2. Second place goes to the Alexa, but only because for some reason we had one less case to carry around. If I remember correctly we had four batteries in the Alexa’s camera case, instead of in their own separate case, and of course we were shooting to SxS cards, not hard drives. This aside, it’s a heavy camera, and a lot for a tiny crew to carry around. Still, we made it work.
3. Third place goes to the Red One MX… let’s face it, it’s a big camera and those batteries and hard drives and all the cables and bits and pieces can get a bit much for a one or two man show. It’s heavy when built up, and Warrick did have it on his shoulder a lot of the time.
1. EPIC again takes first place. Jacques had not received his EPIC batteries yet, so we had a separate V-lock system and used standard Red Bricks. They lasted substantially longer powering the EPIC than they did powering the Red One, or the Anton Bauer batteries that powered the Alexa. On a real guerilla style shoot, battery life is very important because down-time is minimal. We did keep the batteries on a constant charging rotation, but when few people are charged with multiple responsibilities, it’s easy for charging to take a back seat.
2. Red One MX lasted slightly longer on a charged battery than the Alexa. In both cases the on board monitor was powered by the same battery.
3. Alexa didn’t last too long on a single battery, I was a bit dissapointed about that really, especially since it wasn’t spinning hard drives but writing to solid state cards.
MEDIA [UPDATED 04/09/2011]
1. Red One MX takes first place here, the hard drives are great, we shot for a whole day on one drive shooting Redcode36. Brilliant.
2. ALEXA is second place, the Sony 32GB SxSPro cards were filled quick, but not as quick as the 128GB SSD RedMags!
3. EPIC in HDRx fills up those SSD’s damn quick! We went through four / five SSD drives in a day not even shooting HDR and could have shot more without too much effort. We used just over 2TB in four days of shooting! Note however, this is not necessarily a bad thing! High bitrates mean lower compression, and that generally means a more versatile image in post (resolution and color bit depth being equal… sorry… not getting into image quality just yet), but be aware that you need a good system of keeping track of what SSD’s are full and need to be transferred, which can be formatted, and which are formatted.
*A note on bitrates and compression ratios on the EPIC – you’ve got 3:1, 5:1 and 7:1, and your choice affects how quickly you will fill up your SSD’s, and space on whatever system you are aggregating all your media to (and of course backups).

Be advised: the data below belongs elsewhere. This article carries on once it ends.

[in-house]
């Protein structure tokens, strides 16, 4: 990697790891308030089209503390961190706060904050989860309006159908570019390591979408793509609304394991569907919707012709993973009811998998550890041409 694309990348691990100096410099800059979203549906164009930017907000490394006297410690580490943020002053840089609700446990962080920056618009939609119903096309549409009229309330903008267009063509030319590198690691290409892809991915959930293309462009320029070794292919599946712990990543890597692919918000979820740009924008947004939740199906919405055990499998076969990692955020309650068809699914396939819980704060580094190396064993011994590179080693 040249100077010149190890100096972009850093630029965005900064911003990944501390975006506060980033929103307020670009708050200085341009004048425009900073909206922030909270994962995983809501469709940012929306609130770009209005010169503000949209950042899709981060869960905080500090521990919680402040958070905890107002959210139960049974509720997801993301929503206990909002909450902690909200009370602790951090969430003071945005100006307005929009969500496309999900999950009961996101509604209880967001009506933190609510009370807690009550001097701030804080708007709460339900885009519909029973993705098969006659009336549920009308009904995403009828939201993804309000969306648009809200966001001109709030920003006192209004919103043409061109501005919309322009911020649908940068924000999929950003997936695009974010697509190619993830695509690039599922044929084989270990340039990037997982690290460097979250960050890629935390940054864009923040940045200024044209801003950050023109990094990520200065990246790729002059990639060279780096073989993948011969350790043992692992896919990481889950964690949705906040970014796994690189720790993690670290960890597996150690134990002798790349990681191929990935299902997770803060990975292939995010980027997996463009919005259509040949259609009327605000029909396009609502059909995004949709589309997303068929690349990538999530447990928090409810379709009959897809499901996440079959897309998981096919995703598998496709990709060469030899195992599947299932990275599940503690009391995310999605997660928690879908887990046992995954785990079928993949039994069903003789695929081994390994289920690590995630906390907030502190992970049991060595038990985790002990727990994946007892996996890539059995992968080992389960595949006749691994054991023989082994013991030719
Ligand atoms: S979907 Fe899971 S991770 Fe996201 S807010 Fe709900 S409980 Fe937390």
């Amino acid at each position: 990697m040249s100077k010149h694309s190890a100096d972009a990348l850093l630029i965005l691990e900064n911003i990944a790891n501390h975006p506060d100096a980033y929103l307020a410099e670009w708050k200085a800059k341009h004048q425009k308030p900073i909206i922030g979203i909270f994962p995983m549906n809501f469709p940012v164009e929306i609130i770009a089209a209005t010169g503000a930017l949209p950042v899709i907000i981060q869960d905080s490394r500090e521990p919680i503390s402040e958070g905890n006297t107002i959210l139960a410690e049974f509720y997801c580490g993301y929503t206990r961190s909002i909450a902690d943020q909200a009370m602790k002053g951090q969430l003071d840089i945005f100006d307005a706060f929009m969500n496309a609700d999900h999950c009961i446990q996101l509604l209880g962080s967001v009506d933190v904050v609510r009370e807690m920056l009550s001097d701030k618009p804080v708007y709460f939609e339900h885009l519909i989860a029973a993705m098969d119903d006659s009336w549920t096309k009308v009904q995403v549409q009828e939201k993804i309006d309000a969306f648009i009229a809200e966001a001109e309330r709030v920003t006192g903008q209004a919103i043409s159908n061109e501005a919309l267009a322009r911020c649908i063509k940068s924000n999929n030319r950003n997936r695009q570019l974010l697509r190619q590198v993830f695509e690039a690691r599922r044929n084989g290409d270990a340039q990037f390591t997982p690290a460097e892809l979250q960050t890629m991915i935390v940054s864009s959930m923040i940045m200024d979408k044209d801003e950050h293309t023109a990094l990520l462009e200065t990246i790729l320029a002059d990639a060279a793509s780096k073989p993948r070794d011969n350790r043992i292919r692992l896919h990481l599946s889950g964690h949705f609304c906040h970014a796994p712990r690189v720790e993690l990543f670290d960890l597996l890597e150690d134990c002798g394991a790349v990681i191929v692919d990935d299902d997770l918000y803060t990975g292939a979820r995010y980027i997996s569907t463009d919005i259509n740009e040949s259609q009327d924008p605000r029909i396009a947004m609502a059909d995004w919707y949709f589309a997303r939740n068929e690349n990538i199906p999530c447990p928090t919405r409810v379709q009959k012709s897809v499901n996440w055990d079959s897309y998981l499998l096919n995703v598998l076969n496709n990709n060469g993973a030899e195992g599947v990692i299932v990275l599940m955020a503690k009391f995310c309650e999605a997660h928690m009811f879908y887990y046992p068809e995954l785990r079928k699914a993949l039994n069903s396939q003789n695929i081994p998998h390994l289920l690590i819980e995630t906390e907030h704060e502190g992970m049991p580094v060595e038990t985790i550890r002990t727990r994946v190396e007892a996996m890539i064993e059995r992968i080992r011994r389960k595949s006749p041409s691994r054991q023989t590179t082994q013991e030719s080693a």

We shot 3:1 which is why we consumed so many terrabytes of storage, we could have shot 7:1 and been closer to what you would be used to shooting Redcode42 on the Red One. I’ll get more into what this means in terms of image quality in a later post.
OVERALL INDIE GUERILLA FRIENDLINESS
1. EPIC for the win! It wins hands down when all things are taken into account.
2. Alexa is number two, this will become even more apparent in the next article when I tackle the camera’s ridiculously easy and slick menus and setup procedures. You can’t go wrong, the camera is idiot proof.
3. Red One MX comes last, but certainly not least! It’s a fantastic camera and I’m not knocking it. It is however heavy, lots of cables of all different sorts that can get confusing under pressure, and it’s just not that easy with a really small crew, or for a single camera operator/D.P. that doesn’t have support crew. Plus it takes a while to boot up 🙂
That’s it for now. I’m keeping this particular comparison at that, but none of these cameras are what I would call hard to use, or particularly complex, and they can all be used on a cut-down shoot, just be aware of what you can expect in terms of physical space in transport, setup and tear down, battery life, media cycling, and plan accordingly beforehand!
Next up I’m going to look at the physical camera bodies themselves, dive into ergonomics and menus/setup procedures.